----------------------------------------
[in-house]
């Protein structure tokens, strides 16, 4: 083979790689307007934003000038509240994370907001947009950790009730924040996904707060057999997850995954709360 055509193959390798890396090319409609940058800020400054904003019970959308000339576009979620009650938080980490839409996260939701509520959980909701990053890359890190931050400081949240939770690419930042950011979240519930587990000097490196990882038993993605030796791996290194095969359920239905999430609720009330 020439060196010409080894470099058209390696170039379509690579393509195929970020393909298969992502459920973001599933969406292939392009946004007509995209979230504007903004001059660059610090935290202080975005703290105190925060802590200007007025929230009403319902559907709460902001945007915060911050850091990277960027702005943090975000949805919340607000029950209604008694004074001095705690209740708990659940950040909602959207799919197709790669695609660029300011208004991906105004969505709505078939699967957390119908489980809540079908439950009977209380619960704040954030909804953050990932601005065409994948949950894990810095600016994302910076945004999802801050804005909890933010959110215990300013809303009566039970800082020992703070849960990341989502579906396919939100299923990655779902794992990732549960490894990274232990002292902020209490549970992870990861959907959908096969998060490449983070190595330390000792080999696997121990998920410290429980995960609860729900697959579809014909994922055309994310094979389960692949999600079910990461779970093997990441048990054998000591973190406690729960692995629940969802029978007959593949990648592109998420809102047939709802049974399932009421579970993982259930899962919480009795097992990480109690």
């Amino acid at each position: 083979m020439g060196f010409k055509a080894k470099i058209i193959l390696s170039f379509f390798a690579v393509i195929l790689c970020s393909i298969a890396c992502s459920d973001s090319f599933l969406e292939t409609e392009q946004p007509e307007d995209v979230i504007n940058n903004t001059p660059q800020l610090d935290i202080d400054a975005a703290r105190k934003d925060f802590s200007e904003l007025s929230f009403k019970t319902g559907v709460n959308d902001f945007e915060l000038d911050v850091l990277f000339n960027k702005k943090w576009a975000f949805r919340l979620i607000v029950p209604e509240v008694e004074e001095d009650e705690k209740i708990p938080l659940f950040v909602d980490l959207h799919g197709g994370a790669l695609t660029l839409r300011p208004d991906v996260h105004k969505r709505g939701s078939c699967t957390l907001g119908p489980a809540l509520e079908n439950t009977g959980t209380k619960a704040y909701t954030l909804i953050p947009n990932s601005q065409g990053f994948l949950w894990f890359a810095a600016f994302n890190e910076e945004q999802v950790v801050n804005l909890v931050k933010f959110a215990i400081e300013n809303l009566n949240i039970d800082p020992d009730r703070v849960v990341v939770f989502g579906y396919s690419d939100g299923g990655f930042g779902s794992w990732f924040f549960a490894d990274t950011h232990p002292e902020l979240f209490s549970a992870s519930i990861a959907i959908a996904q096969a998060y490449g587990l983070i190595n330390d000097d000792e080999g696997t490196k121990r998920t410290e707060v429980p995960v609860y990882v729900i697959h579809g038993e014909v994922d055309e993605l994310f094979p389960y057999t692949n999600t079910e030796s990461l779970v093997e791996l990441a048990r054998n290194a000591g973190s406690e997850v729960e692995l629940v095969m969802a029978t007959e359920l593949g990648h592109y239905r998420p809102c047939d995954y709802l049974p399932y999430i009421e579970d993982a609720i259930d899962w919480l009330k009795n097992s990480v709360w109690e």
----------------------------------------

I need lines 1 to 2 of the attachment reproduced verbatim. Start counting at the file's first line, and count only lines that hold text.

[in-house]
């Protein structure tokens, strides 16, 4: 083979790689307007934003000038509240994370907001947009950790009730924040996904707060057999997850995954709360 055509193959390798890396090319409609940058800020400054904003019970959308000339576009979620009650938080980490839409996260939701509520959980909701990053890359890190931050400081949240939770690419930042950011979240519930587990000097490196990882038993993605030796791996290194095969359920239905999430609720009330 020439060196010409080894470099058209390696170039379509690579393509195929970020393909298969992502459920973001599933969406292939392009946004007509995209979230504007903004001059660059610090935290202080975005703290105190925060802590200007007025929230009403319902559907709460902001945007915060911050850091990277960027702005943090975000949805919340607000029950209604008694004074001095705690209740708990659940950040909602959207799919197709790669695609660029300011208004991906105004969505709505078939699967957390119908489980809540079908439950009977209380619960704040954030909804953050990932601005065409994948949950894990810095600016994302910076945004999802801050804005909890933010959110215990300013809303009566039970800082020992703070849960990341989502579906396919939100299923990655779902794992990732549960490894990274232990002292902020209490549970992870990861959907959908096969998060490449983070190595330390000792080999696997121990998920410290429980995960609860729900697959579809014909994922055309994310094979389960692949999600079910990461779970093997990441048990054998000591973190406690729960692995629940969802029978007959593949990648592109998420809102047939709802049974399932009421579970993982259930899962919480009795097992990480109690």